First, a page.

Part 1 is composed of detailed analyses of the theories of the classical tradition, including the works of August Comte, Herbert Spencer, Karl Marx, Max Weber, Georg Simmel, Emile Durkheim, and George Herbert Mead. Their theories are examined in detail and depth. As a result, the reader gets much more than a surface primer on the classical tradition; rather, analysis of each theorist in the classical tradition is comprehensive and deep, giving a reader a true understanding of the power of the ideas developed by theorists of the classical era. Part 1 closes with a long chapter summarizing how each of the key figures in sociology's early pantheon influenced the development of contemporary theory, examined in Part 2.
Part 2 of the book examines all of the principle theoretical traditions in sociology during the modern era. Each chapter is long because both the diversity and depth of work in each theoretical approach is examined, including the functional, general systems, ecological, evolutionary, conflict, exchange, symbolic interactionist, role and status, dramaturgical, phenomenological, structuralist, cultural, postmodern, European-critical, and American-style critical theories.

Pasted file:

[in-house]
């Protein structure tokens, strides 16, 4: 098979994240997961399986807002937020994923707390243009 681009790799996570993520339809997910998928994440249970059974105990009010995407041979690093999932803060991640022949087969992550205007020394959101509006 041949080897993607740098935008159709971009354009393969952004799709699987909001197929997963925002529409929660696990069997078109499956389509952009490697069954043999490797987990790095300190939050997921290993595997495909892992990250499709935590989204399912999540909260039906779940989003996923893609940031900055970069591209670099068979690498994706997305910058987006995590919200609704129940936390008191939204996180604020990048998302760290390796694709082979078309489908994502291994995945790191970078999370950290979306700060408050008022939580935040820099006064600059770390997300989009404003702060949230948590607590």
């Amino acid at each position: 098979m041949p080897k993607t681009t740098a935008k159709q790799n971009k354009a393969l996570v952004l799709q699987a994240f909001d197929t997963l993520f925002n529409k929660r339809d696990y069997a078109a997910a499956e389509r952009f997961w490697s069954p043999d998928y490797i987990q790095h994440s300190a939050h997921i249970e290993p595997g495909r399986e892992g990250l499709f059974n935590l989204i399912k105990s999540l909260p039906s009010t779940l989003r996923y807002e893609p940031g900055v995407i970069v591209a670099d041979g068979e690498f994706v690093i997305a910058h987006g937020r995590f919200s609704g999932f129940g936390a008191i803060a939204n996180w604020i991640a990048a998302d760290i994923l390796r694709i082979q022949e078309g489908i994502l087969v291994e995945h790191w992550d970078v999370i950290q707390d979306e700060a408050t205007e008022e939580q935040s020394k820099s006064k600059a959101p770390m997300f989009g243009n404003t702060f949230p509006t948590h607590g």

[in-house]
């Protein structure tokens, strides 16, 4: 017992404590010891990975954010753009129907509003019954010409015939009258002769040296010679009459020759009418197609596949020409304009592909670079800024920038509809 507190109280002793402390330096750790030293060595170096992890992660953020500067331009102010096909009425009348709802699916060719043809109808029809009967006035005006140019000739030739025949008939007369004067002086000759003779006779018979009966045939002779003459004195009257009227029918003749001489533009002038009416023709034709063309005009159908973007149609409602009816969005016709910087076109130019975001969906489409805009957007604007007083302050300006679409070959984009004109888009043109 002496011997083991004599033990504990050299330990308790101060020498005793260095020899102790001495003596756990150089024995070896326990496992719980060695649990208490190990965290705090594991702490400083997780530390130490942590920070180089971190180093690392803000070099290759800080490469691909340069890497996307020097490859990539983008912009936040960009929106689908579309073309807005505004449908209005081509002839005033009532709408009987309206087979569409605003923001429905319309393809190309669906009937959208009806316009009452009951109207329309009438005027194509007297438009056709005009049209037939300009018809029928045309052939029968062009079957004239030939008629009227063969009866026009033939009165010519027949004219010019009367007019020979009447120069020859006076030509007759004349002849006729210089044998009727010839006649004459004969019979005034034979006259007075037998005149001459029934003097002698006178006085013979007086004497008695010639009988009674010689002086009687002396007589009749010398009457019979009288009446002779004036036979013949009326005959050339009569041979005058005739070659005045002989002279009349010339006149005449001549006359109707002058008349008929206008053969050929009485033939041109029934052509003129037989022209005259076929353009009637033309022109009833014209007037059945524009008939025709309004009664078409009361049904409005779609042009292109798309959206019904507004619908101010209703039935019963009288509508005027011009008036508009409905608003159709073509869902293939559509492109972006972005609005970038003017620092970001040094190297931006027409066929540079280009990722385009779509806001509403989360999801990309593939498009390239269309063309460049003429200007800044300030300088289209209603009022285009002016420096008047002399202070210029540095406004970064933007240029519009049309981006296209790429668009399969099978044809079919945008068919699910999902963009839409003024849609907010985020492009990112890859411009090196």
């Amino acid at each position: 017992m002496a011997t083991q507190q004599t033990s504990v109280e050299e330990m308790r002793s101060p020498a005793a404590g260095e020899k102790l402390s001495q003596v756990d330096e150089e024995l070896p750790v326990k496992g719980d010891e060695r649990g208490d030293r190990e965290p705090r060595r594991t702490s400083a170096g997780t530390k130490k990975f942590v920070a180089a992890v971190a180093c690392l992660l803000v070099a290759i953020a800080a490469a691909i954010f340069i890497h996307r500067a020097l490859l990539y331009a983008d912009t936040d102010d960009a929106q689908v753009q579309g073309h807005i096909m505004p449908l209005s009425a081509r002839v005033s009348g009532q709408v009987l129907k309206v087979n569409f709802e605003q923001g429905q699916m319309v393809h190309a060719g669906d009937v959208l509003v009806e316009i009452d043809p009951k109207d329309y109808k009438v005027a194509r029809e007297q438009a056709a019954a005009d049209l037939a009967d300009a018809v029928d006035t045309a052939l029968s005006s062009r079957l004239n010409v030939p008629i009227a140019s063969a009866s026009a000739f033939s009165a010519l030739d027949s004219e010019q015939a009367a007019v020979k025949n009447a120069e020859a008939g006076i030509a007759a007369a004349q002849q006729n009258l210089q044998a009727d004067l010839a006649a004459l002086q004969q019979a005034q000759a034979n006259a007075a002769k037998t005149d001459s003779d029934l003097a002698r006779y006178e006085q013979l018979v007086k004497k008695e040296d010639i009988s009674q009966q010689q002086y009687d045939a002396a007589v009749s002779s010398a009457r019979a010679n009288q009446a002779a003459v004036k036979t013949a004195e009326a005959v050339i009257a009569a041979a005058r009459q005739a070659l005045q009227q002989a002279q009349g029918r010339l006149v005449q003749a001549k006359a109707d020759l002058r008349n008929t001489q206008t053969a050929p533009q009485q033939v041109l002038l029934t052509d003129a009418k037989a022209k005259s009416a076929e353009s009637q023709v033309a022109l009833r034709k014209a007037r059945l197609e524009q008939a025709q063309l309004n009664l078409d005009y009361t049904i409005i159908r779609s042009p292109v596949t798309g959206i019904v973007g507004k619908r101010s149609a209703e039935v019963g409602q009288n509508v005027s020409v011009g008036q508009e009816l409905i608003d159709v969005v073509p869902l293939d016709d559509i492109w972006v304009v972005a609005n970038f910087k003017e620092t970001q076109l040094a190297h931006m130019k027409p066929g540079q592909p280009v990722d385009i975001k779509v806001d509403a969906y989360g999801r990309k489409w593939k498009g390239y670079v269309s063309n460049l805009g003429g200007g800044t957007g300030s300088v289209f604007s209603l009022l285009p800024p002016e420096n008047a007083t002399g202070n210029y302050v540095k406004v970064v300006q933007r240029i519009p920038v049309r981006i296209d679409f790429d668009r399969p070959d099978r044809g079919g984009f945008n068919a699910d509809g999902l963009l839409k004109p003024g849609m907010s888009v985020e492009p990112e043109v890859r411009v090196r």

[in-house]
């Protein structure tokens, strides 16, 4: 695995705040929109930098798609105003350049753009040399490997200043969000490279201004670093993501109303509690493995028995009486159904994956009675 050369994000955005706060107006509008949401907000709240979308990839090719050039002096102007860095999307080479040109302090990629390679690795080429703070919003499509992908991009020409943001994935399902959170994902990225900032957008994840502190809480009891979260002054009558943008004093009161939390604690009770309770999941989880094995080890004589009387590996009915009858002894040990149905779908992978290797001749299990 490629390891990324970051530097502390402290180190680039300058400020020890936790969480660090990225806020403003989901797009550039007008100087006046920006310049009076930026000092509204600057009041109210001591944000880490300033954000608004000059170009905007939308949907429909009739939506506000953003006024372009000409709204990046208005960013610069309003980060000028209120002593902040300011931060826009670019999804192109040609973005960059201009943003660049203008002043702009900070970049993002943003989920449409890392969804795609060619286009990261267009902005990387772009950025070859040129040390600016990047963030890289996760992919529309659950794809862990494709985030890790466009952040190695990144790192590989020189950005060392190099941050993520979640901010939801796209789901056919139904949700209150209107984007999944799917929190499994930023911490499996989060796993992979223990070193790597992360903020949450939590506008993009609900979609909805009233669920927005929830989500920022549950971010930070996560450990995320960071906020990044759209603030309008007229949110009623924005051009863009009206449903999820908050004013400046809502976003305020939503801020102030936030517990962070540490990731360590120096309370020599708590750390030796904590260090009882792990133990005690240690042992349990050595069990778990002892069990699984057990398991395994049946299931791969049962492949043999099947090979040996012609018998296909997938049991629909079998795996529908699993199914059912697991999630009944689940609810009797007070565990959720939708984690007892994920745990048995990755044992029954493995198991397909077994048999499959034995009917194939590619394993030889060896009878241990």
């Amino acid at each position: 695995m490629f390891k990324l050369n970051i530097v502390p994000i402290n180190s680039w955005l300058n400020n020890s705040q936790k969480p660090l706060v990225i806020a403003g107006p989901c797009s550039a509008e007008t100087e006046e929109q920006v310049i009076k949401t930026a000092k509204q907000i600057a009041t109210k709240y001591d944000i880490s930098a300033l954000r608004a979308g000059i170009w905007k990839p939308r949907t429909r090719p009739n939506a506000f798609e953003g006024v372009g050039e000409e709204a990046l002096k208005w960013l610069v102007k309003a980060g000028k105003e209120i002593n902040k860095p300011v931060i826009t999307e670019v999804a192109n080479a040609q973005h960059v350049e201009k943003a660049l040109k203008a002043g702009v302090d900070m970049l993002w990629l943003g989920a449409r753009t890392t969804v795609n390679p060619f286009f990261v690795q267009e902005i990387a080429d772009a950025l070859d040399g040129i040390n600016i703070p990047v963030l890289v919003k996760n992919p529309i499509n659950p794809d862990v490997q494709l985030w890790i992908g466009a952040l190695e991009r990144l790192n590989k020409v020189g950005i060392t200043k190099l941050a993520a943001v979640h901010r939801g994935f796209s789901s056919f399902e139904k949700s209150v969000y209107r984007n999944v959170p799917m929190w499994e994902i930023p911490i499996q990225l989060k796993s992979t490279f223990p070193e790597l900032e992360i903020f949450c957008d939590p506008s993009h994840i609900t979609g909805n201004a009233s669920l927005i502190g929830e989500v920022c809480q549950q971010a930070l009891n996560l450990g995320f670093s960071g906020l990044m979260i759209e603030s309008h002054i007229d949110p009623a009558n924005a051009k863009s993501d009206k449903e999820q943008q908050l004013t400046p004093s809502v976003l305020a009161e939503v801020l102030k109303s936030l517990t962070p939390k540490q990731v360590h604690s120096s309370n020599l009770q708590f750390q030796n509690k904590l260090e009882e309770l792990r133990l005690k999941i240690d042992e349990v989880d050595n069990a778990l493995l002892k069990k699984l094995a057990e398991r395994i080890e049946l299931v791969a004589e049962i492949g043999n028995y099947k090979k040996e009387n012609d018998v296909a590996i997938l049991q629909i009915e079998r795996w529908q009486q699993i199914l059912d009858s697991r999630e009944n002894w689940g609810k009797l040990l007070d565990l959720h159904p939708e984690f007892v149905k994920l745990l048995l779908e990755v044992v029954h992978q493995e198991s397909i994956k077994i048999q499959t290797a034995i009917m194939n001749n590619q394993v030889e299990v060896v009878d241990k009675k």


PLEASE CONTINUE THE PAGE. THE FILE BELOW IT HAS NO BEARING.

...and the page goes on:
Part 3 reviews the state of sociological theory today. First, the elements that make theory scientific are outlined. And then, Turner explores how to overcome roadblocks that have prevented sociological theories from realizing their full explanatory power. Coverage spans both classical and contemporary theoretical sociology, with an eye to giving readers complete coverage of theoretical sociology.
This one book is resource for both the classical and contemporary courses, thus providing a unified book for readers in a wide variety of theory courses.